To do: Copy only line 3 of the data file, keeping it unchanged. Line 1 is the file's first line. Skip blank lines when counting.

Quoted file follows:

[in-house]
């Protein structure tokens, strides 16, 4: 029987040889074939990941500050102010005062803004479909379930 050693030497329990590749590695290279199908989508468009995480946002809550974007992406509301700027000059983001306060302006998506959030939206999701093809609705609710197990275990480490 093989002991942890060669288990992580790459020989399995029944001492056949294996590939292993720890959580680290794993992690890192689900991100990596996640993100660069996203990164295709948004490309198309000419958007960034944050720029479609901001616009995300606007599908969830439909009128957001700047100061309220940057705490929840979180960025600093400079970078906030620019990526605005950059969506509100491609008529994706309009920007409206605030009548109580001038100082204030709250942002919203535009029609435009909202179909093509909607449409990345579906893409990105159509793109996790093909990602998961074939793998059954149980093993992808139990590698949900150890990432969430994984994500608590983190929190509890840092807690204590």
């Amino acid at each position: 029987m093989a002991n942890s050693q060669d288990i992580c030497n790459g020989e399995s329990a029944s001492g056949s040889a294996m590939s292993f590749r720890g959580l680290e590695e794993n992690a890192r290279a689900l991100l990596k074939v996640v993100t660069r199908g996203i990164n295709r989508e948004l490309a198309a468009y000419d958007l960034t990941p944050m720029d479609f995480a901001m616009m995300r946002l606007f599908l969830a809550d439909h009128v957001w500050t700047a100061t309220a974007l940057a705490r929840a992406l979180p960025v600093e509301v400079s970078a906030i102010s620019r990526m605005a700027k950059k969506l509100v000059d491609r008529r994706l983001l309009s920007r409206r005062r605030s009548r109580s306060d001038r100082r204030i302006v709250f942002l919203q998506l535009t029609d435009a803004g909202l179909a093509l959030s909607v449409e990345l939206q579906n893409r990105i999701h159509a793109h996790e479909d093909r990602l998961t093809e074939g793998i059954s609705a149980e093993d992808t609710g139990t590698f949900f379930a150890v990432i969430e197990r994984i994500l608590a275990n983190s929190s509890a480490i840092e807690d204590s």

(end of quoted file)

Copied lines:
């Amino acid at each position: 029987m093989a002991n942890s050693q060669d288990i992580c030497n790459g020989e399995s329990a029944s001492g056949s040889a294996m590939s292993f590749r720890g959580l680290e590695e794993n992690a890192r290279a689900l991100l990596k074939v996640v993100t660069r199908g996203i990164n295709r989508e948004l490309a198309a468009y000419d958007l960034t990941p944050m720029d479609f995480a901001m616009m995300r946002l606007f599908l969830a809550d439909h009128v957001w500050t700047a100061t309220a974007l940057a705490r929840a992406l979180p960025v600093e509301v400079s970078a906030i102010s620019r990526m605005a700027k950059k969506l509100v000059d491609r008529r994706l983001l309009s920007r409206r005062r605030s009548r109580s306060d001038r100082r204030i302006v709250f942002l919203q998506l535009t029609d435009a803004g909202l179909a093509l959030s909607v449409e990345l939206q579906n893409r990105i999701h159509a793109h996790e479909d093909r990602l998961t093809e074939g793998i059954s609705a149980e093993d992808t609710g139990t590698f949900f379930a150890v990432i969430e197990r994984i994500l608590a275990n983190s929190s509890a480490i840092e807690d204590s």